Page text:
Cascading Crises. Can The Evolving Sovereign Debt Crisis Be Avoided?

October 21, 2022

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Inflation is a problem, but it is also the only viable long term solution.

“Willing acceptance – now at this very moment – of all external events, that’s all you need.” ~ Marcus Aurelius

Events are developing quickly and volatility keeps rising across all asset classes.

There seems to be a combination of crises, but really there is a universal singular crisis with different parts. It is worth being clear about how they all fit together and which element is about to become the new focus.

The chart below shows the astonishing rise in the US 30 yr Government Bond Yield. From an all time low of 1% in 2020, the yield has now broken out above 4%. What started as a repricing to reflect higher inflation, is evolving into a sovereign debt Crisis.

Central Bank Dogmatic Serial Failure

The current predicament falls on the central banks. During every crisis they have adopted temporary and very often experimental solutions which have become increasingly used to new excesses and imbalances.

Keynesian debt financed government spending was added as a new tool for the future after the 1930s depression. Under the gold standard the debt capacity was limited so it was abandoned in 1971, to enable further deficit spending, which combined currency devaluation with deficit financing.

It was a long hard slog to contain the resulting 1970s inflation but by the early 1980s it was finally achieved. Debt took off again from the 1980s.

There was little concern that over the 70 or so years following the second World War that debt had continued to rise and long term growth had continued to decline from 5% down to below 2% by 2019. So, concerned by the weakness of world growth, the central banks announced that they would employ policy to the maximum with every tool available, in the BIS annual report in 2019. The Covid crisis provided the opportunity to go to record levels of stimulus. Now this has evolved into an inflation and sovereign debt crisis and the world economy is very weak and growth is declining.

Where do we go from here?

Mohamed A. El-Erian put it well in his twitter account about how comprehensive has been the failure of central bank policy:

An independent #FederalReserve is critical to the well-being of the US #economy. Having said that, it is getting harder to justify such independence when four big operational errors (of analysis, forecasts, actions and communication) are accompanied by a lack of accountability.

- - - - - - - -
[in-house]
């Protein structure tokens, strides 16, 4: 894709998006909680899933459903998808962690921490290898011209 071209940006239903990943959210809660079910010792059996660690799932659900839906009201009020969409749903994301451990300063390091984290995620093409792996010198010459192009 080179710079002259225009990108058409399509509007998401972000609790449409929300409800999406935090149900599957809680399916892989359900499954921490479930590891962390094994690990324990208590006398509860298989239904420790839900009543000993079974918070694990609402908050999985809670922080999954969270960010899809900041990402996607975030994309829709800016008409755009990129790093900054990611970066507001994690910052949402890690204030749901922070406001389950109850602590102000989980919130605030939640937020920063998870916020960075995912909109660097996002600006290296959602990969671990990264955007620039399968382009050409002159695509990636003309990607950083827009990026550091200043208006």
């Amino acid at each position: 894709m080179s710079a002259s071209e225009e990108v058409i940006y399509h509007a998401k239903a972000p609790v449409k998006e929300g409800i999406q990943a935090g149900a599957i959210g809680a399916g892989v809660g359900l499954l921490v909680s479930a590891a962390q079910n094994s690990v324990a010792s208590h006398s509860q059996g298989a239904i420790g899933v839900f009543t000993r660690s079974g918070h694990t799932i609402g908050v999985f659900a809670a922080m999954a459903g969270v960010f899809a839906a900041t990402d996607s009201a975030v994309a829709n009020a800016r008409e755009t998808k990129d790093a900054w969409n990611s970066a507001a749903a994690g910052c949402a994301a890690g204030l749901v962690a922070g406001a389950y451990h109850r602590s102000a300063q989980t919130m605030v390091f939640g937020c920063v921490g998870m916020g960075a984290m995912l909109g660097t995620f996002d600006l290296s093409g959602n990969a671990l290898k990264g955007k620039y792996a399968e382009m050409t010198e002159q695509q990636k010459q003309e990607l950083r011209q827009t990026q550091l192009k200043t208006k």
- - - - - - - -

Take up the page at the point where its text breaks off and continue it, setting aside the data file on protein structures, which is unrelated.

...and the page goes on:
In addition, while the Liz Truss UK era was short and poorly executed, it became the scapegoat for the chaos developed over several years by Bank Of England policy and, in addition, direct involvement in leveraged bond positions in pension plans! Blaming this on just a month of unexecuted policy proposals seems like a stretch. The core issues have still not been addressed.

Daniel Lacalle explains:

The only lesson for the United Kingdom is to remember that if you follow Greece’s economic policies, you get Greek debt, unemployment, and growth. The UK government should do everything to avoid the seventies’ elevated inflation and economic stagnation, not try to replicate them vigorously.

The current economic problem is intensifying with the new extreme tightening policy of the Federal Reserve which is immediately following the most recklessly stimulative policy settings in its history. Instability is directly linked to complete and sudden reversals in central bank policy.

The chart below shows that by any reasonable historical measure the Fed is still nowhere close to ending its tightening. The Fed has never “pivoted” to easing while the Fed funds rate was below the sum of core inflation plus a measure of the unemployment rate. This would currently require a minimum interest rate of around 6% or an unprecedented reversal of policy.

Relief from current trends does not appear to be an option for the Fed.

The new inflation target will likely evolve in a new direction

The debt, growth, inflation, asset purchase, interest rate policy is becoming harder and harder to reconcile into an acceptable economic situation and debt is likely to become a growing key problem. So much so that it is likely that negative real yields will become an implicit policy in the hope of inflating away some of the debt over time. This is covered in a great research note by Russel Napier.

The room for manoeuvre, and the stability of the current system should not be taken for granted. Volatility has increased and is likely to continue to stay high. The outlook has rarely been this uncertain. Investment management needs “Best Investor” metrics and techniques as never before.

Market and economic events are moving fast at this stage. If you need a quick review of the issues that you may need to know about for your own circumstances, schedule a FREE consultation today.

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